An outbreak of a little-known virus had researchers puzzled recently until they worked out the small group of men involved had one thing in common: self-flagellation. Now, others are being warned against certain aspects of the religious practice to help curb more cases of the rare infection.
According to the New York Post, 10 British men became infected with a rare infection after they were involved in shared self-flagellation events. Self-flagellation is a religious practice that sees people whipping or cutting themselves, often as a form of religious discipline or as a religious ritual within their belief system. It can also occur as part of a group practice.
Self-flagellation is a religious ritual that is considered controversial by many religious people and it is a procedure that is normally only performed by men.
However, for those who do perform the ritual, it was this group practice that has led to the spread of the rare condition.
Human T-cell leukemia virus type 1, also known as HTLV-1, is a human retrovirus that can have some serious developments such as blood cancer and nervous system conditions. Most of the time, however, people remain unaffected by the condition. So far, the newly identified infected men have shown no symptoms of the rare condition.
As the New York Post points out, HTLV-1 is usually spread through “breastfeeding, sex, blood transfusion, and sharing of needles.” However, in this instance, none of the men had been involved in any of the normal risk activities. It wasn’t until one man was noticed to have scarring on his back that researchers were led to identify self-flagellation as the cause of the infection.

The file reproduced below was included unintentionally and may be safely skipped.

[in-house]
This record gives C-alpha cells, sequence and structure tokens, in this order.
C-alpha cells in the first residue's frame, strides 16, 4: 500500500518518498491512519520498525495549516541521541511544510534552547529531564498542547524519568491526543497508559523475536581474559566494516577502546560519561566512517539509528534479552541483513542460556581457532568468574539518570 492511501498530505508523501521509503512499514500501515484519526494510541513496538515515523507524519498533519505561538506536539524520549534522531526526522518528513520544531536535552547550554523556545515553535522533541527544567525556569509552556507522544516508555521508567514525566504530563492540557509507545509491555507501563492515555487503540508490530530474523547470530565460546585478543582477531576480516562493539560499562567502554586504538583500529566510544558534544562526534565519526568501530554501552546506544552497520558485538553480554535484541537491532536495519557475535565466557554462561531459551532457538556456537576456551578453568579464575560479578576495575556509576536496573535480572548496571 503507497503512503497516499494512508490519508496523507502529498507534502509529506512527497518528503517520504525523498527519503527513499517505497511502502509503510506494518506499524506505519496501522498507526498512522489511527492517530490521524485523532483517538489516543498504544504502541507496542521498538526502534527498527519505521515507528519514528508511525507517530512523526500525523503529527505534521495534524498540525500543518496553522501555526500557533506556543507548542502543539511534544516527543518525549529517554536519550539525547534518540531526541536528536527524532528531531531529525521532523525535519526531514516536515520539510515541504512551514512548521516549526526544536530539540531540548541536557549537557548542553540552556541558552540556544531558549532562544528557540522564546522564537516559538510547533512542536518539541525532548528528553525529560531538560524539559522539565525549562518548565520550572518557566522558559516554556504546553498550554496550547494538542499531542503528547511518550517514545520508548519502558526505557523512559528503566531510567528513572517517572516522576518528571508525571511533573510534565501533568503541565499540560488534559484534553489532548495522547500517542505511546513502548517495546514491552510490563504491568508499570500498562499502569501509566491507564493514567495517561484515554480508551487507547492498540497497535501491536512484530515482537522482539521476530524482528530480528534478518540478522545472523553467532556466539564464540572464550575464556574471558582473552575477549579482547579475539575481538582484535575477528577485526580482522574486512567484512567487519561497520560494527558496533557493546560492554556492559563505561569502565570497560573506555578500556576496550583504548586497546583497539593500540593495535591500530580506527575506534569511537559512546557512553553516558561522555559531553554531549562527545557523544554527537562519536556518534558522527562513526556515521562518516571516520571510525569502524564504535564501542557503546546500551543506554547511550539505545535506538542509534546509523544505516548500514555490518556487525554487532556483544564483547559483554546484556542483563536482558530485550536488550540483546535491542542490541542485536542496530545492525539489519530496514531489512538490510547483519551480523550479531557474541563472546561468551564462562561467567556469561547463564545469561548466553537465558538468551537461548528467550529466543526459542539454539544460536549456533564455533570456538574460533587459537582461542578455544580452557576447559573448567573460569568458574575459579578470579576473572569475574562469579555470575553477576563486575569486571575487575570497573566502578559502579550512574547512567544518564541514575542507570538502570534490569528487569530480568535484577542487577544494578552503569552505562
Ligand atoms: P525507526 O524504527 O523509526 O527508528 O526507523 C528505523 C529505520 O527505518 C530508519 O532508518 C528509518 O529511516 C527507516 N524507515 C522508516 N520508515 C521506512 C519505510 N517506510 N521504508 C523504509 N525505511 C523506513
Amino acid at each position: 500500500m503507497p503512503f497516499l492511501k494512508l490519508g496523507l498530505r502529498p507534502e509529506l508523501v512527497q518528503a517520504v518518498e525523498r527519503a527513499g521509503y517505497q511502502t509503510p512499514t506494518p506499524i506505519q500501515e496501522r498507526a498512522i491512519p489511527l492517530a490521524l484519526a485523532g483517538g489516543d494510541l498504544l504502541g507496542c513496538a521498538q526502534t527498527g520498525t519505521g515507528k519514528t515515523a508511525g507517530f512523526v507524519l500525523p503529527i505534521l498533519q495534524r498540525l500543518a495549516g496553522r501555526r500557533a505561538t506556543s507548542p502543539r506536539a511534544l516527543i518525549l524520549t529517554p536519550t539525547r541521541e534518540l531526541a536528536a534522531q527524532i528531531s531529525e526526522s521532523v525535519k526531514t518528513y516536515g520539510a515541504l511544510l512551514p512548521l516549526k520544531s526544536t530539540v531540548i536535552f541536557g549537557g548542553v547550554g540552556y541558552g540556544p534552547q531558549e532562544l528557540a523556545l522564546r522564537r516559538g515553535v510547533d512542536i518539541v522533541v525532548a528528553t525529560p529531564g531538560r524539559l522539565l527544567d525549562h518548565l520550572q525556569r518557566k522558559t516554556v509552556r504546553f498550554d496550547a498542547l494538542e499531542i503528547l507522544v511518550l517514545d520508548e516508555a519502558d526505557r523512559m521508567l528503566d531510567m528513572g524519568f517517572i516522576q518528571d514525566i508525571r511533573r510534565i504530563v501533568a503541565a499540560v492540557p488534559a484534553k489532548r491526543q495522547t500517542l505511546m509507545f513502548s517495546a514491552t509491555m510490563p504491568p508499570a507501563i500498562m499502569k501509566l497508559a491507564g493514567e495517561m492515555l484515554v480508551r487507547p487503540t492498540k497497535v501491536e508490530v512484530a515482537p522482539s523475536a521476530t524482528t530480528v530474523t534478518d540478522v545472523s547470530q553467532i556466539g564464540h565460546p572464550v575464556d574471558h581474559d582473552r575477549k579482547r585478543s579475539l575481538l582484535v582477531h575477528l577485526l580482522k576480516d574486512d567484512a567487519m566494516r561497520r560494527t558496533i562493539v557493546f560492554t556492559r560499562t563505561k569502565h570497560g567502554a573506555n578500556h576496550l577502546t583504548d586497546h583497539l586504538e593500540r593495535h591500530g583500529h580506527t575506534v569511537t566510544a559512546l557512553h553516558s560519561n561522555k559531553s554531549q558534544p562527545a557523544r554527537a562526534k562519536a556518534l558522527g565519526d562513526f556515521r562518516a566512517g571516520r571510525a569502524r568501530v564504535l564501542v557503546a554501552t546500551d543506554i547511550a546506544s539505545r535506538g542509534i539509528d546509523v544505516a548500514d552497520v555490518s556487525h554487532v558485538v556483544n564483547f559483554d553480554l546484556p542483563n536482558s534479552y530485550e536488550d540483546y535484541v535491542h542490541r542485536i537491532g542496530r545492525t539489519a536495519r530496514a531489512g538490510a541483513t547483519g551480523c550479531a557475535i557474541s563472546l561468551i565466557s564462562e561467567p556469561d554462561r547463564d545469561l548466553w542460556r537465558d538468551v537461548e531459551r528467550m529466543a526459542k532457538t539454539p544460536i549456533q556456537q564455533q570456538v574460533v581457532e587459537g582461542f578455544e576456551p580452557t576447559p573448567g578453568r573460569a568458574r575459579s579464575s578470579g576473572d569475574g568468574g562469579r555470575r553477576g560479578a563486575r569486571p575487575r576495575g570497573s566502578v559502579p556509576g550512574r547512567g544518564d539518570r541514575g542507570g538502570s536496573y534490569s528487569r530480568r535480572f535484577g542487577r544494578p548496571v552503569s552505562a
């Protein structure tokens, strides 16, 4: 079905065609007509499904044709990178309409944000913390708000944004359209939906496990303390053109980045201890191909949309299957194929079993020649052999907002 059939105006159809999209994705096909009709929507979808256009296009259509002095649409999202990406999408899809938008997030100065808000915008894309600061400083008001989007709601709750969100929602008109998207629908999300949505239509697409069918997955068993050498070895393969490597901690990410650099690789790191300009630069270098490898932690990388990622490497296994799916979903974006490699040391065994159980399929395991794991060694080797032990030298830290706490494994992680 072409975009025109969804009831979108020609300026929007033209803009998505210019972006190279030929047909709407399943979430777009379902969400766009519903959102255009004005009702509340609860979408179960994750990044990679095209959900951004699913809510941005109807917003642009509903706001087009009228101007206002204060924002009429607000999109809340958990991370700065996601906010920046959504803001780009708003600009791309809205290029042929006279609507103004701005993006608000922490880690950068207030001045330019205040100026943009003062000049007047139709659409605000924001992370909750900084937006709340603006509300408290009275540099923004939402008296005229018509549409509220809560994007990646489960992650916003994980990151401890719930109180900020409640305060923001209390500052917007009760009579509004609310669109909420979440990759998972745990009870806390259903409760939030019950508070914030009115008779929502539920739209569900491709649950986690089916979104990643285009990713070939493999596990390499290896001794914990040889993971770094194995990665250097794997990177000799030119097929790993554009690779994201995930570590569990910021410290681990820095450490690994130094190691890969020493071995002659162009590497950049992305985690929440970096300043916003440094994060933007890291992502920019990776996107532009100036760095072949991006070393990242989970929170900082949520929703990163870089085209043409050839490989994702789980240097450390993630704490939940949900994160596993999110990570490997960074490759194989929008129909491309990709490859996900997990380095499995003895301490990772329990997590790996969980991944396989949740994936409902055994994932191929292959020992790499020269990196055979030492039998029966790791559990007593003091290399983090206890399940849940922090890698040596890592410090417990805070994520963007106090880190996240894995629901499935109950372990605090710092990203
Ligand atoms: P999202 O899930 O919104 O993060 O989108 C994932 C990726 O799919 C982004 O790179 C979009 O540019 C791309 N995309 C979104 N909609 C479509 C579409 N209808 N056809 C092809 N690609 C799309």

It is believed that these men were involved in self-flagellation events that occurred in Iraq, Pakistan, India, and the United Kingdom.
According to Dr. Divya Dhasmana of St. Mary’s Hospital in London, there have been previous suggestions that self-flagellation could spread HTLV-1 but no definitive links had been made.
“There have been suggestions that you might spread infections through this route, but it has never been described before,” Dr. Dhasmana said.
The infection was identified in the individuals after “tests that usually precede blood donations or in vitro fertilization procedures” were performed. The cases were then referred onto St. Mary’s Hospital where researchers became involved.
A report on their finding has since been published in a journal via the Centers for Disease Control and Prevention (CDC).
It was identified that the self-flagellation ritual involved sharing a knife which was used to cut the religious men’s foreheads and then passed along to others involved in the ritual. At the time, the knife was disinfected between each person using a bucket filled with over-the-counter antiseptic. However, it is known that this is not a reliable way to prevent the spread of HTLV-1, according to Dhasmana.
Dhasmana is now issuing the following warning to those who wish to continue the practice.
“Our message is not ‘Don’t do it.’ Our message is ‘If you do it, don’t share equipment.'”